Until we wake up and acknowledge these problems, young men and women will continue to take their own lives.
Raise your hands if you watched Crime Fighters growing up. I did. Somehow, even before I fully appreciated the full extent of what those guys did, there was something that felt good about seeing armed robbers, kidnappers and petty thieves cower under the glare of the camera; their guns and assorted charms looking like they had lost their self-esteem.
It was, also, where I first learnt that in Nigeria, the devil is responsible for everything. Every Sunday, there was a good chance someone would say 'Oga, na devil work', 'Na Satan push me' or some other variant of charges levelled against the ruler of the underworld (insert evil laugh here).
In 2012, in the latter stages of a very private battle with addiction, I plunged into a brief and relatively intense low point. One minute, I was chatty, my regular random self: the next, I was in my head, suicidal at times. With help from a friend, I used online tests at healthyplace.com and psychcentral.com that diagnosed me with acute depression.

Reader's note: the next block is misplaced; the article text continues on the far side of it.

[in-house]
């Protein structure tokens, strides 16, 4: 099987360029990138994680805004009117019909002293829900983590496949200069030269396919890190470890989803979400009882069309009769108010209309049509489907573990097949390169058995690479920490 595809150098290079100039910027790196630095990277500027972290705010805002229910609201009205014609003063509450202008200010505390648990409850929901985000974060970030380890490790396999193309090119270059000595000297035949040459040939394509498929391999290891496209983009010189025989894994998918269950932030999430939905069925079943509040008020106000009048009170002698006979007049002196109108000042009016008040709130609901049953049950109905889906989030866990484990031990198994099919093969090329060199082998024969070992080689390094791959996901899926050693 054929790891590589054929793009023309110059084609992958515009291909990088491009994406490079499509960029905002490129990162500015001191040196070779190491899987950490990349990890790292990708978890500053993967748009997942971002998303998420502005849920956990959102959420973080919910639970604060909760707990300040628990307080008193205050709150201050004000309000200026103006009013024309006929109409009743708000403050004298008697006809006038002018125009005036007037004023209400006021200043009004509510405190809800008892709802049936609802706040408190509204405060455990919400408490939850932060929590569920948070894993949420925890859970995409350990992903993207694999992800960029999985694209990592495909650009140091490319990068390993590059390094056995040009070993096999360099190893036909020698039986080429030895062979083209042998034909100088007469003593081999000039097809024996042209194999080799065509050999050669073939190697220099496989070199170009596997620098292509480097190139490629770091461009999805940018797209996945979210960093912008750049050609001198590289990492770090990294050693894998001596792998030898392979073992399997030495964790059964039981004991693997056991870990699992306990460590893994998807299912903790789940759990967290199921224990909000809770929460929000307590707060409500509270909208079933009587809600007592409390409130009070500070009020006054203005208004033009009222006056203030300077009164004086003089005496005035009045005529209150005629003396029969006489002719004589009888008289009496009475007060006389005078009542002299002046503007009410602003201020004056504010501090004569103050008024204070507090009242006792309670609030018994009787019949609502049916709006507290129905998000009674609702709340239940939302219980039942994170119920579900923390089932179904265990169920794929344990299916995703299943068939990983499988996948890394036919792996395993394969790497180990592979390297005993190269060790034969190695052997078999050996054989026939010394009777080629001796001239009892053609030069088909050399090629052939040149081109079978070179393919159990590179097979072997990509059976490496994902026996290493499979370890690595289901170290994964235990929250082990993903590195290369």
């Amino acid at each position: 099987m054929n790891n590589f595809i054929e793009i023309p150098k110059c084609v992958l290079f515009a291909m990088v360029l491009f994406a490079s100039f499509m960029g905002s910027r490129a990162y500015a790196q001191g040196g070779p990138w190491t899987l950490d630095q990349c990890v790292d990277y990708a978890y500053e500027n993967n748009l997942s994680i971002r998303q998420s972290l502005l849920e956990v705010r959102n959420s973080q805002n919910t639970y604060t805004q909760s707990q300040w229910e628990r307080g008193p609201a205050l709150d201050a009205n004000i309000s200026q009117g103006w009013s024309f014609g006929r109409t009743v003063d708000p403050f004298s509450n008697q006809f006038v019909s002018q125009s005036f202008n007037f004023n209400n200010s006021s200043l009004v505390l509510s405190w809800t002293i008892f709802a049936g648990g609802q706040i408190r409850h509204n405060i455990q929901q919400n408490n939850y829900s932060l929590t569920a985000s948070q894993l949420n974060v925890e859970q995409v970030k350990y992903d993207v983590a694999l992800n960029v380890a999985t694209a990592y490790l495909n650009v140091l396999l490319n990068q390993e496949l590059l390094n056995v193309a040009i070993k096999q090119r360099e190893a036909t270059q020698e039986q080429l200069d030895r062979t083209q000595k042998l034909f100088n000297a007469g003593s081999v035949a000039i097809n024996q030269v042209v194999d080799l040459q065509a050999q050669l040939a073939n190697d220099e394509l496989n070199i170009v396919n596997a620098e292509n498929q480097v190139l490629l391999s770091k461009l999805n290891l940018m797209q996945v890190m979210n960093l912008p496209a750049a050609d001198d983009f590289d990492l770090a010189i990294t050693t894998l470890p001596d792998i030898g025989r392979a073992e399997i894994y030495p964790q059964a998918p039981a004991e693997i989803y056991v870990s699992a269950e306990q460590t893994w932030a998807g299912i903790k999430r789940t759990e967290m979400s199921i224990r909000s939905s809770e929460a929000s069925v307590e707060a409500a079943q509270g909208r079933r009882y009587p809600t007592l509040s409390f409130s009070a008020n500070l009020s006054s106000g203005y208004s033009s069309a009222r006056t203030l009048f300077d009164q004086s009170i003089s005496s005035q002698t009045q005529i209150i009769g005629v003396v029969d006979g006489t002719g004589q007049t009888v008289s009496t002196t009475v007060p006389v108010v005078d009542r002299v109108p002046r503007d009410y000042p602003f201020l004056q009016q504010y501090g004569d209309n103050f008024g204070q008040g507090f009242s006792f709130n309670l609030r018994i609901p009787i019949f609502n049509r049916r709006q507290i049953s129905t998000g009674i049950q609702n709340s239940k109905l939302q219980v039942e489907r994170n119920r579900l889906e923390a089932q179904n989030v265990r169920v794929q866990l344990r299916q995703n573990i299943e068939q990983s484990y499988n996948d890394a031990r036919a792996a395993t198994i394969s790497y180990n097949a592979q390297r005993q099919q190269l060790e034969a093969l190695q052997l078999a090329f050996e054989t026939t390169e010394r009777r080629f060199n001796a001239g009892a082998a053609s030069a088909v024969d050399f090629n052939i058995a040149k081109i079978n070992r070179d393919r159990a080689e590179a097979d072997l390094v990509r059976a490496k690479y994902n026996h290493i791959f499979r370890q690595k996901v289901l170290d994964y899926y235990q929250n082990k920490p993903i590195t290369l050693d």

Big English, Scary words; so I decided to talk to the one person who would understand. My mother. She, who understands when I take pointless cross-country trips, who gets my unusual band of friends, who will get her own show when I get my first TV station. Her first response was something along the lines of "Shut up, stop wishing yourself evil". I almost went looking for my birth certificate.
You see, Nigeria is not a place for the faint-hearted. Sure, there are a million ways to die in the West; here, there are 4 million ways to die and roughly, 2000 ways to go insane unexpectedly.
You can get it all in a second and lose all you worked for in a minute. That, perhaps, is why we are more interested in the tangible than the not-so-tangible, the things we readily see, like money, bomb sites and bags of rice. We don't have time for American diseases.
On Tuesday, January 3, 2017, 19-year-old Verishima Unokyur took his own life in the apartment he shared with his mother and brother in the Mafoluku area of Oshodi, Lagos. His brother, Asor, was on his way to let his mother in from a vigil when he found his body “dangling like a pendulum from where he hanged himself”.
Verishima was everything you would not expect a troubled kid to be; at the time of his death, he was a student of Social Work at the highbrow Babcock University. The principal of Bosworth College, the secondary school he attended, described him as coming from a “... financially comfortable home...”.
Unfortunately, good finances and suicidal urges are not mutually exclusive.
The signs were there; on the night before his suicide, Verishima sent a message to his best friend, wishing him a happy new year. At the end of that message, he wrote ‘...see you in heaven’. According to Punch, he had been telling his mother that he had a feeling that he would die; she had taken him to church for prayers.